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So you Want To Become A Pharmacy Tech: A Resource for Prospective Technicians

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As a stable, respectable industry which is projected to grow at least 20% within the next ten years, becoming a pharmacy tech is an appealing career choice for many. Whether you’re just starting out or considering a complete career switch get to know this highly promising field.

Nature of the Job

Working under the direction and supervision of a licensed pharmacist, Pharmacy Technicians are responsible for an array of prescription fulfillment functions and daily operations in the pharmacy. Depending on the type of pharmacy duties may vary, but may include:

  • Receiving prescription requests from medical staff
  • Measuring medication and counting tablets for prescriptions
  • Packaging and labeling prescriptions
  • Keeping inventory organized and properly stocked
  • Data entry
  • Processing payments and insurance claims for prescriptions
  • Tending to administrative tasks such as entering customer info into the computer system
  • Answering phone calls from patients requesting refills or needing help
  • Assist Pharmacist with daily operational tasks
  • Directing customer questions about prescriptions, drug information, or health matters to the pharmacist

From data entry to dispensing prescriptions to customers, pharmacy techs operate in a wide variety of practice settings, including drugstores, grocery stores, community pharmacies, hospitals, nursing homes, long-term care facilities, the military, mail service pharmacies or other medical facilities.

Work Environment

The general work environment for pharmacy techs is a clean, well-organized area punctuated by good light and even better ventilation. The majority of the day is spent on foot and some heavy lifting may be required. Depending on the extent of the inventory or layout of the lab, stepladders may also be required in order to retrieve supplies from high shelves.

Because techs work alongside pharmacists, their schedules often mirror one another. It’s not uncommon for shifts to include evenings, nights, weekends, and holidays, especially when starting out. Some hospital and retail pharmacies operate 24 hours a day to serve their patients, which means new technicians may work late or overnight shifts. However, as they become established and increase their seniority, technicians may gain more autonomy over their schedules.

Training and Education

While no national standards currently exist to become a pharmacy technician, candidates typically need a high school diploma or equivalent starting out. Fully-fledged techs must generally learn the specifics of their job through many hours of on-the-job training or by completing a postsecondary education program.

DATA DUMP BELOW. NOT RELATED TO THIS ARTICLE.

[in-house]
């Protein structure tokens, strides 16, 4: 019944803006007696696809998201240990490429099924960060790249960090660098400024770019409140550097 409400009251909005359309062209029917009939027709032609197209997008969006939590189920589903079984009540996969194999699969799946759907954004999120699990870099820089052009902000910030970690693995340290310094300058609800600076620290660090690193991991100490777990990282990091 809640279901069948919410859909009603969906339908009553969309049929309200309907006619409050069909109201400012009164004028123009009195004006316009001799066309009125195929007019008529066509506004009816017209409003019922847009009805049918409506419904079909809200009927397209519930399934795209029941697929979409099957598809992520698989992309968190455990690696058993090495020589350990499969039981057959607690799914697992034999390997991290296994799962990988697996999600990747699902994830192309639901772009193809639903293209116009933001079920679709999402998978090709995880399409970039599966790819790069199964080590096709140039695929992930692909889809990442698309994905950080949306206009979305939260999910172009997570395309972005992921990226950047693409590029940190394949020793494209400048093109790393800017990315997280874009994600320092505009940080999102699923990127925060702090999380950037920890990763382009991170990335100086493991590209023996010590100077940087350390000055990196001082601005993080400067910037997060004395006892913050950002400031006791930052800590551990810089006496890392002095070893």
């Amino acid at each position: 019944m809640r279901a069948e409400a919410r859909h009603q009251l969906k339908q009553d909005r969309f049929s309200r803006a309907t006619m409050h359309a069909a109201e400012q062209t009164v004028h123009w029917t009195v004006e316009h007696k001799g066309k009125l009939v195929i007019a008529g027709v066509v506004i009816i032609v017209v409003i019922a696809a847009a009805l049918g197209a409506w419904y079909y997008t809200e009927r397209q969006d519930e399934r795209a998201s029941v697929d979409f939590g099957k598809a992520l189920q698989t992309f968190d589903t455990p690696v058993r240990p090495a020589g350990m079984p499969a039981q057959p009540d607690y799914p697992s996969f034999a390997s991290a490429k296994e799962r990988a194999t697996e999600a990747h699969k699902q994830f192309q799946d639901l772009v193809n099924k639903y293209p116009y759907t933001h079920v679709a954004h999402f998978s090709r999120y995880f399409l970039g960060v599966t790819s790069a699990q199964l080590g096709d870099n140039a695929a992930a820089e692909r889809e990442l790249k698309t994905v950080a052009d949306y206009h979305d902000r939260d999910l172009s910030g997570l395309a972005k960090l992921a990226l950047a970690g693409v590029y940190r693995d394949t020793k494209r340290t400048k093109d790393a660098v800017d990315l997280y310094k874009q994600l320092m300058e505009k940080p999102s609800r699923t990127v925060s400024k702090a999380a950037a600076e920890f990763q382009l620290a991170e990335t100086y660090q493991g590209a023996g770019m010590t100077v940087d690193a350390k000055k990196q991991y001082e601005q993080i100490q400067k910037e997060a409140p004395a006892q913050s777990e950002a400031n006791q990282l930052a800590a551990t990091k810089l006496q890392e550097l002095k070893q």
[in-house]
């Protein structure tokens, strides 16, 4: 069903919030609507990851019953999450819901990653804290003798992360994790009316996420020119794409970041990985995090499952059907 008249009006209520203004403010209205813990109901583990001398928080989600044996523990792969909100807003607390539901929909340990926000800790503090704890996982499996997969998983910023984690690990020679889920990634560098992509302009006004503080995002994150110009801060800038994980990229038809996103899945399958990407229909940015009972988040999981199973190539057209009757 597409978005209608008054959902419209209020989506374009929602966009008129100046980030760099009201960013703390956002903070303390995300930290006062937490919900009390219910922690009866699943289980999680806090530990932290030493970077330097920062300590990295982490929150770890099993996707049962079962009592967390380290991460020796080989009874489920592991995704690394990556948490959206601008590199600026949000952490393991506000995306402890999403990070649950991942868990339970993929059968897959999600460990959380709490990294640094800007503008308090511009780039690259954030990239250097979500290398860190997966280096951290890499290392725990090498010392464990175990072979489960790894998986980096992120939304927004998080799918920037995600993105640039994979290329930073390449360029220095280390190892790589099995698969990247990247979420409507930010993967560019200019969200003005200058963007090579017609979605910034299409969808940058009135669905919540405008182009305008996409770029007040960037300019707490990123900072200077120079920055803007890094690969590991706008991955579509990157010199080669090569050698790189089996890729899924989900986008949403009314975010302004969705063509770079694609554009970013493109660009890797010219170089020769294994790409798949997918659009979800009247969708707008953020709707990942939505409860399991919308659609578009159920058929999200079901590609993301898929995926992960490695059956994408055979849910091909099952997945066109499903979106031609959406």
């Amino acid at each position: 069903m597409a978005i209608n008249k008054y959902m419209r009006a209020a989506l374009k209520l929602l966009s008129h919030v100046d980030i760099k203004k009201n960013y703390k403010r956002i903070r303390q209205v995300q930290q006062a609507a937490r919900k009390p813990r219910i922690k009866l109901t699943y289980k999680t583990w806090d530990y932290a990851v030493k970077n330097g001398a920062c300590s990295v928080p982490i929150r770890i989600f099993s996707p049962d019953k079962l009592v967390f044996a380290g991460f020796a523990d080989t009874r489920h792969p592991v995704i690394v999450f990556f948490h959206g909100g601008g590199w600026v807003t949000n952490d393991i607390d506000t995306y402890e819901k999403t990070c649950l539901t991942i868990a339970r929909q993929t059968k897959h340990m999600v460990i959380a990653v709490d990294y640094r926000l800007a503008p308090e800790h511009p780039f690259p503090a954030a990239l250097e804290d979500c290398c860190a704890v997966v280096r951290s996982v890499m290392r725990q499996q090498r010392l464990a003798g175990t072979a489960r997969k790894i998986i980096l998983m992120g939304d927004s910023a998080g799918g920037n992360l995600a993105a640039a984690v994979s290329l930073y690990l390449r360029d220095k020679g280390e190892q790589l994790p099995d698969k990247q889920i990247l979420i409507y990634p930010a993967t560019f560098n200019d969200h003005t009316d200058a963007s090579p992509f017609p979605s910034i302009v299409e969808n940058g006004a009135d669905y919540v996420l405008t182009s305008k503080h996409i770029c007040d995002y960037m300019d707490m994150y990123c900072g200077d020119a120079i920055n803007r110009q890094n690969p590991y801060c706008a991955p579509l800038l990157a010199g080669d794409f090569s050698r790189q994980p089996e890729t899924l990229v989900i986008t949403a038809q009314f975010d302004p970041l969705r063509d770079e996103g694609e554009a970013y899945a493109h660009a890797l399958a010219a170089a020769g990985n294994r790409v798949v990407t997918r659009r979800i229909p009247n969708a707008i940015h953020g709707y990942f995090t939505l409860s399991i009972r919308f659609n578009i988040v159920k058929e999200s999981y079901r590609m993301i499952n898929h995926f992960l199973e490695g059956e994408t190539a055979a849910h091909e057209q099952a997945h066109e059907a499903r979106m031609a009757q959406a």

The American Society of Health-System Pharmacists (ASHP) has collaborated with the Accreditation Council for Pharmacy Education (ACPE) to form the Pharmacy Technician Accreditation Commission (PTAC). This body provides accreditation for pharmacy technician programs to ensure standardized quality, accredited training of technicians. An aspiring pharmacy tech can find many accredited programs at community colleges and can generally expect to complete them within one year, unless the student elects to undertake a 2-year associate degree program.

After completing one of these programs, students are well-versed in a variety of subjects, such as pharmacy calculations and arithmetic, proper recordkeeping, and methods of dispensing medications. Participants also gain exposure to pharmacy law and ethics, and learn the names, uses, and doses of common medications.

Most programs offer clinical experience opportunities as part of the curriculum, where students bank hands-on experience and training in an actual pharmacy.

Optional coursework in postsecondary educational programs covers technical and practical training in the following areas:

  • Pharmacy law
  • Pharmacology
  • Pharmacy ethics
  • Anatomy
  • Healthcare systems
  • Physiology
  • Medical terminology
  • Pharmaceutical calculations

Certifications and Qualifications

Many states have specific regulations levied on pharmacy technicians, which often include additional requirements such as passing a certification exam governed by the Pharmacy Technician Certification Board (PTCB) or the National Healthcareer Association (NHA), and a registration with the State board of pharmacy.